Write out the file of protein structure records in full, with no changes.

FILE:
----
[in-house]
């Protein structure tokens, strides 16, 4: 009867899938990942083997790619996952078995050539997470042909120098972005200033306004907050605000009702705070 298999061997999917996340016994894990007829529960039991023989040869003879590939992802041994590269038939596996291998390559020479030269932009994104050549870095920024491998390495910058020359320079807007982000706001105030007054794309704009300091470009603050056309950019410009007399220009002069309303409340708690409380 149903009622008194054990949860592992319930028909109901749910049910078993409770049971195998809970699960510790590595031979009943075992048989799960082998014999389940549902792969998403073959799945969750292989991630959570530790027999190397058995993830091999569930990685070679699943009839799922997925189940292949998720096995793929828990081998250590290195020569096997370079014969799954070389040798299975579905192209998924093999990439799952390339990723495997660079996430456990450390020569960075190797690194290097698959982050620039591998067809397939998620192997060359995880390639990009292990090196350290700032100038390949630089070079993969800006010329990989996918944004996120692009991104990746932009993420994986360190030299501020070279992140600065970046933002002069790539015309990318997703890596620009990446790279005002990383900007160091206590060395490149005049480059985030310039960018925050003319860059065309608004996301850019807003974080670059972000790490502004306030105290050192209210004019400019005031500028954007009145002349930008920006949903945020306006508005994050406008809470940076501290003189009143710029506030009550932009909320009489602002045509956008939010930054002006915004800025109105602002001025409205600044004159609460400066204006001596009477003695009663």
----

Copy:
[in-house]
């Protein structure tokens, strides 16, 4: 009867899938990942083997790619996952078995050539997470042909120098972005200033306004907050605000009702705070 298999061997999917996340016994894990007829529960039991023989040869003879590939992802041994590269038939596996291998390559020479030269932009994104050549870095920024491998390495910058020359320079807007982000706001105030007054794309704009300091470009603050056309950019410009007399220009002069309303409340708690409380 149903009622008194054990949860592992319930028909109901749910049910078993409770049971195998809970699960510790590595031979009943075992048989799960082998014999389940549902792969998403073959799945969750292989991630959570530790027999190397058995993830091999569930990685070679699943009839799922997925189940292949998720096995793929828990081998250590290195020569096997370079014969799954070389040798299975579905192209998924093999990439799952390339990723495997660079996430456990450390020569960075190797690194290097698959982050620039591998067809397939998620192997060359995880390639990009292990090196350290700032100038390949630089070079993969800006010329990989996918944004996120692009991104990746932009993420994986360190030299501020070279992140600065970046933002002069790539015309990318997703890596620009990446790279005002990383900007160091206590060395490149005049480059985030310039960018925050003319860059065309608004996301850019807003974080670059972000790490502004306030105290050192209210004019400019005031500028954007009145002349930008920006949903945020306006508005994050406008809470940076501290003189009143710029506030009550932009909320009489602002045509956008939010930054002006915004800025109105602002001025409205600044004159609460400066204006001596009477003695009663």